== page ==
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Going hairless and how to get there


As cyclists we’re a lucky bunch, not only do we get to enjoy the fitness benefits of regular aerobic exercise but we’ve also chosen to be involved in a sport with a sub-culture all of its own: café stops are unique to cycling (you don’t see many swimmers or runners in the cafés round here); we have a language all of our own – words like “bonk” don’t get used very often in non-cycling circles; and finally, how many men would have experienced having shaved legs if they hadn’t been involved in cycling?

Leg shaving is, as far as I can see, a major part of cycling’s sub-culture. In everyday life, a bloke with shaved legs would be considered as at least a bit camp and lacking in masculinity: in cycling, having shaved legs is a sign of dedication, a stamp that says you are a “proper” cyclist, not to be messed with and thus conversely, a sign of masculinity.

When you first start cycling it’s normal to think that you’ll never end up shaving your legs, but as the months go by and you start meeting more and more cyclists, your will to remain hirsute slowly ebbs away as you start thinking that actually, lycra and hair are a bad combination.

The consequence is, or at least was in my case, that you spend the evening before your first race locked in the bathroom with a packet of disposable razors, and you spend the rest of the night applying tissue to the resulting wounds.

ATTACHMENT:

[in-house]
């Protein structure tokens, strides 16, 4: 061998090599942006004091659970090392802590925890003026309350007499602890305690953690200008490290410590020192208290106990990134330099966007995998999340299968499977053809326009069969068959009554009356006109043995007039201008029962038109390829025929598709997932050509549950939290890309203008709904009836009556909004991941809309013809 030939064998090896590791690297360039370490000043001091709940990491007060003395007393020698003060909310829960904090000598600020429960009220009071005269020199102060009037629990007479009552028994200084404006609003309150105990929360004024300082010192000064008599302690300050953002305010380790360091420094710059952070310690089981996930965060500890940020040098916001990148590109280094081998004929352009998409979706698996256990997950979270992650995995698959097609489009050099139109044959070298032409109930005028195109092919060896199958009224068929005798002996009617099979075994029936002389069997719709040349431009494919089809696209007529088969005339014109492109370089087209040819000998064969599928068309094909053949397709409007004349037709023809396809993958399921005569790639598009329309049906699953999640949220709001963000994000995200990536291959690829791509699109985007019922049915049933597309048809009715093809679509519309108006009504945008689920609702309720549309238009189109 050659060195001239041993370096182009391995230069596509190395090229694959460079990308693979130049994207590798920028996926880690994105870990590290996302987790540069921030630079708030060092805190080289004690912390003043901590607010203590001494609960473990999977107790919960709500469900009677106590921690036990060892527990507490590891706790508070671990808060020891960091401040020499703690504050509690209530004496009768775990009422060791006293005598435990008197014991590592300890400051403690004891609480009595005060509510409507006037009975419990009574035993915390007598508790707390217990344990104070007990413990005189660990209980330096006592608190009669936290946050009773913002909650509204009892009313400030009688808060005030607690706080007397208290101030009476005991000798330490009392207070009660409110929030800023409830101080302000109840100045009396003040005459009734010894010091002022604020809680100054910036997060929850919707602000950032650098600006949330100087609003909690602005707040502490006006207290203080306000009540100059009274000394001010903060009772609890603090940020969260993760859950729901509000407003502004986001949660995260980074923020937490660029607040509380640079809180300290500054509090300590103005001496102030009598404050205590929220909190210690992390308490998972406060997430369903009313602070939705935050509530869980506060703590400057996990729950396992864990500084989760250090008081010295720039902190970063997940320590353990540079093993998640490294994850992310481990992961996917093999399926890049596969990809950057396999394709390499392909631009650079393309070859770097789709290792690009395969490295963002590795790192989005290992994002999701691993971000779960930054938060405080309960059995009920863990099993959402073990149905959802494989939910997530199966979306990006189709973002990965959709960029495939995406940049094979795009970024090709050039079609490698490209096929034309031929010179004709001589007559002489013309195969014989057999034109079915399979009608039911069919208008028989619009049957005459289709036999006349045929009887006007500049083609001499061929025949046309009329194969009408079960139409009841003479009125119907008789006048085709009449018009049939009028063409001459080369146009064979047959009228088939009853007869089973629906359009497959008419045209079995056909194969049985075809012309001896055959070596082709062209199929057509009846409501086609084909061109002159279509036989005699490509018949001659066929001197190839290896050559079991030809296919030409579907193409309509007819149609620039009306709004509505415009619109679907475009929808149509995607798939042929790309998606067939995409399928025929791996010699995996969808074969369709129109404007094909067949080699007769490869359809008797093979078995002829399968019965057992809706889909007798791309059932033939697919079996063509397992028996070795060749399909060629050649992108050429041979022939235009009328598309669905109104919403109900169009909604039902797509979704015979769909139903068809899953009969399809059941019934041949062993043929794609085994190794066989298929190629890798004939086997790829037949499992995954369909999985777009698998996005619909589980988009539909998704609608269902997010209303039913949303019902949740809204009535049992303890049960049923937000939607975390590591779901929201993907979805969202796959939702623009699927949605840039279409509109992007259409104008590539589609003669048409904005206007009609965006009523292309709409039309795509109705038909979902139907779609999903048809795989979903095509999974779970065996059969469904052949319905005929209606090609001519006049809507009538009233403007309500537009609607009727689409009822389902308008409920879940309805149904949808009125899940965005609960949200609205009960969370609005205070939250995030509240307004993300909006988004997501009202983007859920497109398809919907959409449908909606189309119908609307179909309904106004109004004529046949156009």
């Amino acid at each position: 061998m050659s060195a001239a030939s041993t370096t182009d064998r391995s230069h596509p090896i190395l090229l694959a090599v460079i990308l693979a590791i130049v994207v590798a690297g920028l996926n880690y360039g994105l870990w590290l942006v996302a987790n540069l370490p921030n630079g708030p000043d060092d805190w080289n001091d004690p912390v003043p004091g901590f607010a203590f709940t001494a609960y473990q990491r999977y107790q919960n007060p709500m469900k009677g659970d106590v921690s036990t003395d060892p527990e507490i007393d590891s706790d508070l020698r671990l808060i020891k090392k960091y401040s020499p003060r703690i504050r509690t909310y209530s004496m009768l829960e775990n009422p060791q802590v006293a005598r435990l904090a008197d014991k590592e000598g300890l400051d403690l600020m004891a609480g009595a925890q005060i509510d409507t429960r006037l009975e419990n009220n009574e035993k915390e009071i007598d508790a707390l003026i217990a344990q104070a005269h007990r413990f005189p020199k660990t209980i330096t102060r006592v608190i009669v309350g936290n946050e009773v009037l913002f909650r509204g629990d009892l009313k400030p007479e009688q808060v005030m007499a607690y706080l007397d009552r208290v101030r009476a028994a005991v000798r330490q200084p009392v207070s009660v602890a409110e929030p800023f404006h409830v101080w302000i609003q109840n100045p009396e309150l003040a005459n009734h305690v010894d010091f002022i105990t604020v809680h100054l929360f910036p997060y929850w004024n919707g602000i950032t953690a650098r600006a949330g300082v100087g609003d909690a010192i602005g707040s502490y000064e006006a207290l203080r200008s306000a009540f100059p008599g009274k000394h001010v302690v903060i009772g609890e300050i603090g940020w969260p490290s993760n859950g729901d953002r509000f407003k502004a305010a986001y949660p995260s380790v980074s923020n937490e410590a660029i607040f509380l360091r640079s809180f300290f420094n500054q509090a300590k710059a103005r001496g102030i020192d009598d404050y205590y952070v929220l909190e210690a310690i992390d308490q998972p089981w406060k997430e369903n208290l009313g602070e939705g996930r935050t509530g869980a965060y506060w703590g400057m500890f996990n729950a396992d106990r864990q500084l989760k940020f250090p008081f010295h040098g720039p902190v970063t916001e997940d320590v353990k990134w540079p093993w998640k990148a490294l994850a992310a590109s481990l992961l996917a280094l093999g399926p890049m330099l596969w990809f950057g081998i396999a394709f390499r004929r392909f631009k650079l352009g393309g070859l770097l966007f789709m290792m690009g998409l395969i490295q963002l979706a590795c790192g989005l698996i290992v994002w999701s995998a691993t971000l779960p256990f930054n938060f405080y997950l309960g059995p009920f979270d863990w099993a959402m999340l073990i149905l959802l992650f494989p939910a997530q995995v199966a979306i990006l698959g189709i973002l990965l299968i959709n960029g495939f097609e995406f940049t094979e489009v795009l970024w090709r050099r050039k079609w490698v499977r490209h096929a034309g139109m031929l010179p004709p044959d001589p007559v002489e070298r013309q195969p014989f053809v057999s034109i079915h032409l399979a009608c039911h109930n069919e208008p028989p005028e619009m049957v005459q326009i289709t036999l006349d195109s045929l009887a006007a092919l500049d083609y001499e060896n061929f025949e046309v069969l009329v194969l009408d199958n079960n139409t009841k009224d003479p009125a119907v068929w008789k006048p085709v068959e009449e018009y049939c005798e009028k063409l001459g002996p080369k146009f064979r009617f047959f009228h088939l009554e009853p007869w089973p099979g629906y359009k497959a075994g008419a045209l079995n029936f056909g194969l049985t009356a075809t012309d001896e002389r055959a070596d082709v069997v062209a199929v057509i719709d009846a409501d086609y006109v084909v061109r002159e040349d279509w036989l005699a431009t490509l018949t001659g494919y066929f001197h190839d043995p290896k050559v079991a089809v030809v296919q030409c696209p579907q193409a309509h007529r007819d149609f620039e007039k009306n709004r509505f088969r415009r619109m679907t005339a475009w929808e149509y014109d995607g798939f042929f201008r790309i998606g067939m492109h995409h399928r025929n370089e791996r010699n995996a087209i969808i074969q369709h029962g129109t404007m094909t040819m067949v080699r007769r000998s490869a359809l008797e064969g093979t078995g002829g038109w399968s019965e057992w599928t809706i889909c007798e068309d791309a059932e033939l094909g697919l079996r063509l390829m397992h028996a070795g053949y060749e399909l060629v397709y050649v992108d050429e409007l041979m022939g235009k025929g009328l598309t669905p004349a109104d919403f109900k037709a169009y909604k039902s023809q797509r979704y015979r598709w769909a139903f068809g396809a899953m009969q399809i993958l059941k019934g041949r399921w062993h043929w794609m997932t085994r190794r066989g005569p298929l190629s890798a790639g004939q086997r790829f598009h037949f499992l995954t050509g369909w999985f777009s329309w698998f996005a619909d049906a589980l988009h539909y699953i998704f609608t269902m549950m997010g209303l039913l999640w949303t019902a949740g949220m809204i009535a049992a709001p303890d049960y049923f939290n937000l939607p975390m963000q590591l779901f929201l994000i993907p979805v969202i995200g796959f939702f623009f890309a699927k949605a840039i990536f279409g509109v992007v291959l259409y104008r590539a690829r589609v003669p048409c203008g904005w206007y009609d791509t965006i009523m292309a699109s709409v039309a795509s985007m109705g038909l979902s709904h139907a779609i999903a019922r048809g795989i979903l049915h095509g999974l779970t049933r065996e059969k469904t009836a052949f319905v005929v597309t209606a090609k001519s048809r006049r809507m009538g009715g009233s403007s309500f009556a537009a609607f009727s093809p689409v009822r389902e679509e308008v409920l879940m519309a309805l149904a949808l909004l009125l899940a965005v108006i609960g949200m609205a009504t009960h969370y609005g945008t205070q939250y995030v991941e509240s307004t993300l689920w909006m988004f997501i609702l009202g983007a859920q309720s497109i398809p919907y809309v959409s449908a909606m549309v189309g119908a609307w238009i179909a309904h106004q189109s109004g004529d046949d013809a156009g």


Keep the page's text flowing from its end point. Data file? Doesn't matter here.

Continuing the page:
There’s actually no real point in shaving one’s legs other than vanity. The usual reasons of aerodynamics, easier to clean a wound after a crash, and easier to massage are all just excuses dreamt up to reassure colleagues/friends/family members that you’re not actually gay. That’s what I say anyway.

So, assuming that you are sufficiently vain, ahem, I mean, you are a sufficiently committed cyclist, what’s the best way to get rid of unwanted hairiness?

Well, the first step is to lock the bathroom door, run a warm tub with your favourite foaming bath, light some candles, take out your copy of ‘Hello’ and… oh, sorry, wrong website.

Tried and tested razor & foam

Actually most cyclists stick to the tried and tested razor and shaving foam method, as kindly demonstrated here by a mystery guest star. This is cheap, easy (as most blokes have to shave their faces anyway) and produces good results.
The downsides are that it’s easy to cut yourself and that once you’ve started you need to keep it up by shaving at least weekly to stop re-growth itchiness and a scratched and complaining partner.

Experience has shown us that the Gillette Mach 3, as well as doing a good job on chins, is also pretty good on legs, the bendy head adapting well to the contours of knees and ankles, minimising the chance of nicking yourself.

Good results: Looks suspiciously like SGS is not going for the whole leg effect here though…

In terms of lubrication, Maria recommends shaving or baby oil in the bath, which probably does work quite well. Carole Smiley apparently uses E45 cream (I read it somewhere) and I have never found any reason to use anything other than shaving foam, soap being a cheap and less effective alternative.

Although it’s tempting not to use anything to help the blades glide over the skin, especially if you’re in the bath, you’ll get much worse results without some sort of soapy barrier and your skin will be a lot itchier afterwards. So let common sense rule over your innate masculine toughness.